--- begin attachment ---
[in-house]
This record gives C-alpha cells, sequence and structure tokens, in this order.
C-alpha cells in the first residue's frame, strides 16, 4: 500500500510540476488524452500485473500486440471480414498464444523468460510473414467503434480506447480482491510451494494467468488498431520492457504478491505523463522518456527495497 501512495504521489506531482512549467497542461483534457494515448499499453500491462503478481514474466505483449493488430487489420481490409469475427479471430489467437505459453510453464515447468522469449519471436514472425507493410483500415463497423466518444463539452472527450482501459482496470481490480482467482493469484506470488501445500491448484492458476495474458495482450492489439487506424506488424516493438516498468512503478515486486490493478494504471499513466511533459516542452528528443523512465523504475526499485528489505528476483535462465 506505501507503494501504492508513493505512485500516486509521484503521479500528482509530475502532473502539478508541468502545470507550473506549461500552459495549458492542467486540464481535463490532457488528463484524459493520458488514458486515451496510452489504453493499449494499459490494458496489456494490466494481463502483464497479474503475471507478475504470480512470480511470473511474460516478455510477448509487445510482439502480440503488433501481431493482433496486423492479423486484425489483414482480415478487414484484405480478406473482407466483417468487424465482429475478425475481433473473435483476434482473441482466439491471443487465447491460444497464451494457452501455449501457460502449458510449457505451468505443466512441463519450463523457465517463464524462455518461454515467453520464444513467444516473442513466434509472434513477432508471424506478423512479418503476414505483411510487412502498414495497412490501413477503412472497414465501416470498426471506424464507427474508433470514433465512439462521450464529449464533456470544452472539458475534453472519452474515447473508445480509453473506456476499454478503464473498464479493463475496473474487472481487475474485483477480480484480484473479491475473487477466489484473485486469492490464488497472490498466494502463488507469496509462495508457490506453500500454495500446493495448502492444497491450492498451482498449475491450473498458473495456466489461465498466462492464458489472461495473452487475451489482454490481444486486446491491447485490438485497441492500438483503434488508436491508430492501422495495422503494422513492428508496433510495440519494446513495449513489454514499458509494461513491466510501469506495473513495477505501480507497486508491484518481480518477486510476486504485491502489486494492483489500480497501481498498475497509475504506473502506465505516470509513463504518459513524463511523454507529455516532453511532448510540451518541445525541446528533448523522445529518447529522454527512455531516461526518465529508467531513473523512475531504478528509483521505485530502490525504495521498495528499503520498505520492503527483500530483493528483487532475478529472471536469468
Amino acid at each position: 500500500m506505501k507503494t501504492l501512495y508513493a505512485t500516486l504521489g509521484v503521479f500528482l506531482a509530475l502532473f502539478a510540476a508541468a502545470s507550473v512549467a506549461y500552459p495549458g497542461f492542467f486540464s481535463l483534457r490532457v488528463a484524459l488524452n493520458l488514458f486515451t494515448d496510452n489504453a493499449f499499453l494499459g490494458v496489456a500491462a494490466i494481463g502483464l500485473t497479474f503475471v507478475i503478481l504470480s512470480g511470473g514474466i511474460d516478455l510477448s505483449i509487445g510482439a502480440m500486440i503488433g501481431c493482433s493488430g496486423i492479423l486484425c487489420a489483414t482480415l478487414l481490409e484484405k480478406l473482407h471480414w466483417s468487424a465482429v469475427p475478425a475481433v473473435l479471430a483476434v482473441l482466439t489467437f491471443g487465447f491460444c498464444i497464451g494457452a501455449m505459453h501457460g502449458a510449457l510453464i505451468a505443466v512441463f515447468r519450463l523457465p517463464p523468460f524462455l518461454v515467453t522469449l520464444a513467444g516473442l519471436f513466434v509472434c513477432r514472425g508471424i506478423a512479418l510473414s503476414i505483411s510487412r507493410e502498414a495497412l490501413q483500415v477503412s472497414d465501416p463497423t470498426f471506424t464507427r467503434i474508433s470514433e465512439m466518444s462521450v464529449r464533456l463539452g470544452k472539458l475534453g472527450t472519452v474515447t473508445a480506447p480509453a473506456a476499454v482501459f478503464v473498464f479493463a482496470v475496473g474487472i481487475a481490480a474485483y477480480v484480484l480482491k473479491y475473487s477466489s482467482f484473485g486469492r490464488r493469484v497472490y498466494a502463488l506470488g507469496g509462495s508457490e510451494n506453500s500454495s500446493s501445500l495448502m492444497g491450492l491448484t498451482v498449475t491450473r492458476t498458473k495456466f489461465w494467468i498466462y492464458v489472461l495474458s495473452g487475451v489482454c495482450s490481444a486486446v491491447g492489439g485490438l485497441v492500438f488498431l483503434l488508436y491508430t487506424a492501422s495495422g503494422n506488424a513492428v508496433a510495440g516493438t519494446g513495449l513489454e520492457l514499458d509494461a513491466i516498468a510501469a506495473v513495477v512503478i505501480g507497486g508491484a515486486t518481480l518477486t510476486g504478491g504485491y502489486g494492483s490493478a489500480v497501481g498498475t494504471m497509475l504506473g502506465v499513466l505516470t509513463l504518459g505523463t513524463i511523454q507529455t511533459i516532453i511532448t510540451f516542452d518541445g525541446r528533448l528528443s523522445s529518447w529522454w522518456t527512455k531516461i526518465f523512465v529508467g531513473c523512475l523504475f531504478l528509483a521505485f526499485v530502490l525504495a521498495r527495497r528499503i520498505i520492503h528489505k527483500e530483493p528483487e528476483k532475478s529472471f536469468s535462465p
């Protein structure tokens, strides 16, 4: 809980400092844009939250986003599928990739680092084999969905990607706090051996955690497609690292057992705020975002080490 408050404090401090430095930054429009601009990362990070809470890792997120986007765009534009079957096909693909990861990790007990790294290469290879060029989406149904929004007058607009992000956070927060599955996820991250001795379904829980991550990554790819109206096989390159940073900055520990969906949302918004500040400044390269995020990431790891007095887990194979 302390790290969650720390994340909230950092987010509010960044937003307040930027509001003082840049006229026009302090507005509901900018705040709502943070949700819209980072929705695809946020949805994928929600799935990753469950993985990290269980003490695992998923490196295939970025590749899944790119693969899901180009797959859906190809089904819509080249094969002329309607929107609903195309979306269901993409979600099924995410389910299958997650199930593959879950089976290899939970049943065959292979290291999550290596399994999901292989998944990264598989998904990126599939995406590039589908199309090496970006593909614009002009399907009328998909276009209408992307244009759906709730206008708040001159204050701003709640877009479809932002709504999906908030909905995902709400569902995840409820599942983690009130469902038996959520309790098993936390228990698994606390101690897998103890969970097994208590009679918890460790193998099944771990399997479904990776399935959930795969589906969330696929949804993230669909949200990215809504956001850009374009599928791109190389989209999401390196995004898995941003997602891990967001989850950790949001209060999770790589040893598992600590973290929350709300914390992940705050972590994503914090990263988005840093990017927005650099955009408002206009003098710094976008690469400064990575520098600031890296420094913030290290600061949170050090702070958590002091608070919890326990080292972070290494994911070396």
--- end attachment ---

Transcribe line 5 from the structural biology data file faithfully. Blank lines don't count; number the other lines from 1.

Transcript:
């Protein structure tokens, strides 16, 4: 809980400092844009939250986003599928990739680092084999969905990607706090051996955690497609690292057992705020975002080490 408050404090401090430095930054429009601009990362990070809470890792997120986007765009534009079957096909693909990861990790007990790294290469290879060029989406149904929004007058607009992000956070927060599955996820991250001795379904829980991550990554790819109206096989390159940073900055520990969906949302918004500040400044390269995020990431790891007095887990194979 302390790290969650720390994340909230950092987010509010960044937003307040930027509001003082840049006229026009302090507005509901900018705040709502943070949700819209980072929705695809946020949805994928929600799935990753469950993985990290269980003490695992998923490196295939970025590749899944790119693969899901180009797959859906190809089904819509080249094969002329309607929107609903195309979306269901993409979600099924995410389910299958997650199930593959879950089976290899939970049943065959292979290291999550290596399994999901292989998944990264598989998904990126599939995406590039589908199309090496970006593909614009002009399907009328998909276009209408992307244009759906709730206008708040001159204050701003709640877009479809932002709504999906908030909905995902709400569902995840409820599942983690009130469902038996959520309790098993936390228990698994606390101690897998103890969970097994208590009679918890460790193998099944771990399997479904990776399935959930795969589906969330696929949804993230669909949200990215809504956001850009374009599928791109190389989209999401390196995004898995941003997602891990967001989850950790949001209060999770790589040893598992600590973290929350709300914390992940705050972590994503914090990263988005840093990017927005650099955009408002206009003098710094976008690469400064990575520098600031890296420094913030290290600061949170050090702070958590002091608070919890326990080292972070290494994911070396």